Walt Disney Company CEO Bob Iger spent some time laundry listing multiple excuses for the poor attendance at Disneyland resort’s Star Wars attraction destination Galaxy’s Edge, which SJWs, garbage tier writers, and Disney apologists will be parroting over and over again for the next several months.
In the four years since the project was first announced, Disney clearly found ways to accommodate the expected crowds, with attendance at the now-open Galaxy’s Edge area of Disneyland ultimately being lighter than expected. Disney CEO Bob Iger recently addressed the factors that played into those figures, which are seemingly all part of the process.
“I think a number of things happened,” Iger shared during Disney’s Q3 FY19 Earnings Results Webcast. “First of all, helped in part by some of our efforts, there was tremendous concern in the marketplace that there was going to be huge crowding when we opened Galaxy’s Edge. So some people stayed away, just because they expected that it would not be a great guest experience.”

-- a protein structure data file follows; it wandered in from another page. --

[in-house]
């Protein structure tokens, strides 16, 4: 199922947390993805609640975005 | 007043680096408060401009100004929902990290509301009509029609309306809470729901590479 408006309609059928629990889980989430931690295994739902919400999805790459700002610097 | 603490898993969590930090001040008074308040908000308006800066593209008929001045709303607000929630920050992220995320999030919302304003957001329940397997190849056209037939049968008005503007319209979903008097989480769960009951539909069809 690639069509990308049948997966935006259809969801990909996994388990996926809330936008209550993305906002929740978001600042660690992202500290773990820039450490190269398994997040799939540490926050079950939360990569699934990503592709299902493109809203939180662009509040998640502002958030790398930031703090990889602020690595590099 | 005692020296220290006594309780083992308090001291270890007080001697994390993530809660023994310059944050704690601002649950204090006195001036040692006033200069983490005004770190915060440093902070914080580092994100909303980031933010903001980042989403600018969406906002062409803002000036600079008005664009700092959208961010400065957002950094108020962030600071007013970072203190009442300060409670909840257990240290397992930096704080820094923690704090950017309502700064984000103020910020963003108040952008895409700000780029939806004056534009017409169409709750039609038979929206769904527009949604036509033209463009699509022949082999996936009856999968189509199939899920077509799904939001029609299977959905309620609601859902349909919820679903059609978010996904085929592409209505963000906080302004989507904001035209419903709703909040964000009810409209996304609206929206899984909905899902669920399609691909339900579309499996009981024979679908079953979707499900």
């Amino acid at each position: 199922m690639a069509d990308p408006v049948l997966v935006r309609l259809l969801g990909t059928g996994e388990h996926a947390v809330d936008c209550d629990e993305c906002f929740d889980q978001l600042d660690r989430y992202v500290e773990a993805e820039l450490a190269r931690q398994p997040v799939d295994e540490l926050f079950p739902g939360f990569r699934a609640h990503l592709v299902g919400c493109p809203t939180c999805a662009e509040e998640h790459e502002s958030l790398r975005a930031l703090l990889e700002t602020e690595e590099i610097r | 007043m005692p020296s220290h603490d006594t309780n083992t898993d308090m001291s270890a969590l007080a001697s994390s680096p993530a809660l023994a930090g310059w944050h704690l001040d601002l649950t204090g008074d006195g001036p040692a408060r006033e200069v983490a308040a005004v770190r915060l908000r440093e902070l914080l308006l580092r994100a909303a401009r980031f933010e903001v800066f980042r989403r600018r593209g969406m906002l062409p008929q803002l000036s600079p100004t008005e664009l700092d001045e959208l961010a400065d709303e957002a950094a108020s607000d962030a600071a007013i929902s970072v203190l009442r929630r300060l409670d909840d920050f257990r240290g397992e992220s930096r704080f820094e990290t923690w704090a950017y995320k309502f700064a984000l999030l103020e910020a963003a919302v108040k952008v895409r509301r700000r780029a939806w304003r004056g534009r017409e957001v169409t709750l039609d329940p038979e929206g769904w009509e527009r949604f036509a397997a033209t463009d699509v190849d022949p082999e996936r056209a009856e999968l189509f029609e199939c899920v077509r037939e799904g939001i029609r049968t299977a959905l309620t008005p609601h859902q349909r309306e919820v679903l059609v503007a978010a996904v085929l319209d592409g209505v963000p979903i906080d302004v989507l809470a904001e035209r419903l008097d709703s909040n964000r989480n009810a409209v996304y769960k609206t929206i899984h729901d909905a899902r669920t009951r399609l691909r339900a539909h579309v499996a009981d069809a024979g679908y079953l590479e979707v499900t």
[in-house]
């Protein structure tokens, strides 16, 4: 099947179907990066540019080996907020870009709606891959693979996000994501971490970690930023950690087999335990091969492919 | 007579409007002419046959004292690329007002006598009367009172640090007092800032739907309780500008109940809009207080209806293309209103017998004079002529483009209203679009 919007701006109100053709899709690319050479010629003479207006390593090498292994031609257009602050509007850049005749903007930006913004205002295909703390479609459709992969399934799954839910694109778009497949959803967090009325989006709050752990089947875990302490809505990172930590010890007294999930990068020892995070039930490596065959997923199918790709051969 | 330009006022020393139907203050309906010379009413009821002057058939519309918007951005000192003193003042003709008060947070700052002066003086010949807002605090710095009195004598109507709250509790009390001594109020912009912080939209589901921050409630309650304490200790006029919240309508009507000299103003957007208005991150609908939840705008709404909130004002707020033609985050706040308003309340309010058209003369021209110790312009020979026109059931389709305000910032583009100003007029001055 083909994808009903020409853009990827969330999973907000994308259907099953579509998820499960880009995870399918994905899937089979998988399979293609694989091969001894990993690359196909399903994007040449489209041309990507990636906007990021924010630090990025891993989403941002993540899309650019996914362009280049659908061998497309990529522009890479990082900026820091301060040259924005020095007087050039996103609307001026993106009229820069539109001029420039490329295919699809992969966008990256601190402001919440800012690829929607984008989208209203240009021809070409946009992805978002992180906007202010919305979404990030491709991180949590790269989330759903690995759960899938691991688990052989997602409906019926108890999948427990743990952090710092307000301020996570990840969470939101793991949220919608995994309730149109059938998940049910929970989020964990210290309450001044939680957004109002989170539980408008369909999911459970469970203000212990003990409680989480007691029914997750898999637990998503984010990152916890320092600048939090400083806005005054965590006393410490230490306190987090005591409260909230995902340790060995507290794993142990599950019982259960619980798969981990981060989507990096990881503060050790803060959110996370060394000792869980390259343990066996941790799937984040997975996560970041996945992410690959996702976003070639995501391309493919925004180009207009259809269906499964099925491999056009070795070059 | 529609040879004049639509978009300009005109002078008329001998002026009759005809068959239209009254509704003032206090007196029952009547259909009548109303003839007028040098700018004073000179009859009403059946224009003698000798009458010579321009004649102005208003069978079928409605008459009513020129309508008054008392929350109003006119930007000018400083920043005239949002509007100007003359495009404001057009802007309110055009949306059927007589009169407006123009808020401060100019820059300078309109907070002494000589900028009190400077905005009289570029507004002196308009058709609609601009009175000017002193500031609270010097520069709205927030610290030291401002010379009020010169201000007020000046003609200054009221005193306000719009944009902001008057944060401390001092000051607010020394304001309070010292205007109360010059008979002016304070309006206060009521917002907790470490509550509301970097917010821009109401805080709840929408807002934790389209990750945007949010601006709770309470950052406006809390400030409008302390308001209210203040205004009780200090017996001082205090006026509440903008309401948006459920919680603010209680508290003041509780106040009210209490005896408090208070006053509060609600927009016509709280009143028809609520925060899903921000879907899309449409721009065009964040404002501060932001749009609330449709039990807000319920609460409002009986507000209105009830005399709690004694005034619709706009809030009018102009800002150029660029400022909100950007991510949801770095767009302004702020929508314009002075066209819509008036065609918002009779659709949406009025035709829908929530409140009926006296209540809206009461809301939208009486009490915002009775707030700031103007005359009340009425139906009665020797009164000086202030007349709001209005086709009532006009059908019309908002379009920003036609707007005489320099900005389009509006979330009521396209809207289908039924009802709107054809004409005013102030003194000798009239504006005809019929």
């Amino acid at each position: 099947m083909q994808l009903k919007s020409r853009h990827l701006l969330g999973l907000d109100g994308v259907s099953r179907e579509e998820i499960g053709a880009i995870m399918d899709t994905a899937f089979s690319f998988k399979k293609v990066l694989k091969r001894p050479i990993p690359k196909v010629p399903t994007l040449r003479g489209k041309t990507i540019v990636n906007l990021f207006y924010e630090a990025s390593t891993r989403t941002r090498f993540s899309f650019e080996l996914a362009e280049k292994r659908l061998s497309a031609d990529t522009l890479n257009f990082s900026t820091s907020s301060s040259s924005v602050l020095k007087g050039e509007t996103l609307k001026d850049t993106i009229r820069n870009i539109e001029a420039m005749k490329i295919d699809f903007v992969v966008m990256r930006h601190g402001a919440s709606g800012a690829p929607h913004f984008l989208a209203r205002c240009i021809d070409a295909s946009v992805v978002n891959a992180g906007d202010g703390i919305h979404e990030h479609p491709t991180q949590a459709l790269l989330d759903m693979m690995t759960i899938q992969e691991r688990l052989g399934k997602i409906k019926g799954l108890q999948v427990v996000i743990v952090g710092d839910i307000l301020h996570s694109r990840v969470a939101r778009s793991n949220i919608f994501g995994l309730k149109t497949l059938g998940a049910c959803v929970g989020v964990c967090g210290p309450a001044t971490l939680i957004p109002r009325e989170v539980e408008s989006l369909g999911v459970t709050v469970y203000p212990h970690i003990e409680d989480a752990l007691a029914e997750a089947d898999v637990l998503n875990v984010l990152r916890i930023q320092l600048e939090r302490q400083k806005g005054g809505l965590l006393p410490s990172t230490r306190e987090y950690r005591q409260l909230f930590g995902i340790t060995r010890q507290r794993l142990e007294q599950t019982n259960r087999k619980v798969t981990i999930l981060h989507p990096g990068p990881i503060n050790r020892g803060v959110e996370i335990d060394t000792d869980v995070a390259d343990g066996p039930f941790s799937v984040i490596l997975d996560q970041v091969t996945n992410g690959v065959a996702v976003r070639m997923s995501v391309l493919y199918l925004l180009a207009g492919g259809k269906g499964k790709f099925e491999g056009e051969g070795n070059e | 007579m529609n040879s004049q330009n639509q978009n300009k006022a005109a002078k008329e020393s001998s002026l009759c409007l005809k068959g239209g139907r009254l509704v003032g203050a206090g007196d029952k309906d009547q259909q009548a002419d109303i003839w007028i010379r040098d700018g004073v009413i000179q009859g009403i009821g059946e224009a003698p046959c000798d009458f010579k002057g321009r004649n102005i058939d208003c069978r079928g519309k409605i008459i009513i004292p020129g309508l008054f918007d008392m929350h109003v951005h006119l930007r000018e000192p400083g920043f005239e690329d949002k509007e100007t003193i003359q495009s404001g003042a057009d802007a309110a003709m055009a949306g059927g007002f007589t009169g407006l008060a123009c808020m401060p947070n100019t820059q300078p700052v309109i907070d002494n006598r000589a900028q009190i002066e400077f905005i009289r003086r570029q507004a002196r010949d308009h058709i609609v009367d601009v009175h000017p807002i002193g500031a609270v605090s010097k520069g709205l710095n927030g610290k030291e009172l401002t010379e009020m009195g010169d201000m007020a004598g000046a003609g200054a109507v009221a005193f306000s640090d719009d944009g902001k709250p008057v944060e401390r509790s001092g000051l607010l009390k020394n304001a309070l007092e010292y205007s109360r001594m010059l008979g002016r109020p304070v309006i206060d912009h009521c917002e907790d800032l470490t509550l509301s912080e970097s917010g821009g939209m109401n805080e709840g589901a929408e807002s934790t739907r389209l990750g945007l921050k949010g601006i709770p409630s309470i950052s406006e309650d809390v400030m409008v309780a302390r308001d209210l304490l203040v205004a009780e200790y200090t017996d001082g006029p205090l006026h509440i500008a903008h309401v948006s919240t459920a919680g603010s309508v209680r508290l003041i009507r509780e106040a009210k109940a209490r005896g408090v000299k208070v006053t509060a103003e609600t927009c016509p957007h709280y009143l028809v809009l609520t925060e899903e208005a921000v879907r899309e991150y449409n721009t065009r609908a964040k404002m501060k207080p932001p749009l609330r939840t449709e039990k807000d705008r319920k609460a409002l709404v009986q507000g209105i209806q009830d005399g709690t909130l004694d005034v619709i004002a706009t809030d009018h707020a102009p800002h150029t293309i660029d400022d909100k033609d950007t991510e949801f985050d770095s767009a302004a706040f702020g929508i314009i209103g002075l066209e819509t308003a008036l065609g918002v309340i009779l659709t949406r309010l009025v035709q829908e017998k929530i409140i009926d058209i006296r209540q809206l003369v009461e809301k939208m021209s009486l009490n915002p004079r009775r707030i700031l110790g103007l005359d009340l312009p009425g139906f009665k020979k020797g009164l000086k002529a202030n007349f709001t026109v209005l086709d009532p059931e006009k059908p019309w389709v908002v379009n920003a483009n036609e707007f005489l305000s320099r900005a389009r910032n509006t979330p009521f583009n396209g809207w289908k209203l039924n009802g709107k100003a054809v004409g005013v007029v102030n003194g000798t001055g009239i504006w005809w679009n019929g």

“At the same time that that was going on, all of the local hotels in the region, expecting a huge influx of visitation, raised their prices,” Iger noted. “So it simply got more expensive to come stay in Anaheim. In addition to that, we raised our prices, we brought our daily price up, so if you think about local visitation, we brought the price of a one-day ticket up substantially from a year ago.”
“And then we opened up Galaxy’s Edge with one attraction instead of two, the second attraction is going to open in January,” Iger explained. “And so all of those factors contributed to attendance that was below what we would have hoped it would be. That said, guest satisfaction, interest in the attraction in the land is extremely high, it’s the most popular thing at the park. And so, long term, we build these things for the long term, we have no concerns whatsoever about them. We’re opening Galaxy’s Edge in August in Orlando, the second attraction there will open in December, and, as I said, the second attraction in Anaheim will open in January, so we feel great about the product we’ve created, it just takes some time to, basically for us, to work themselves out in terms of how the marketplace is reacting.”
Anything except the notion that The Last Jedi stuck a social justice fork into the franchise.
Originally published here.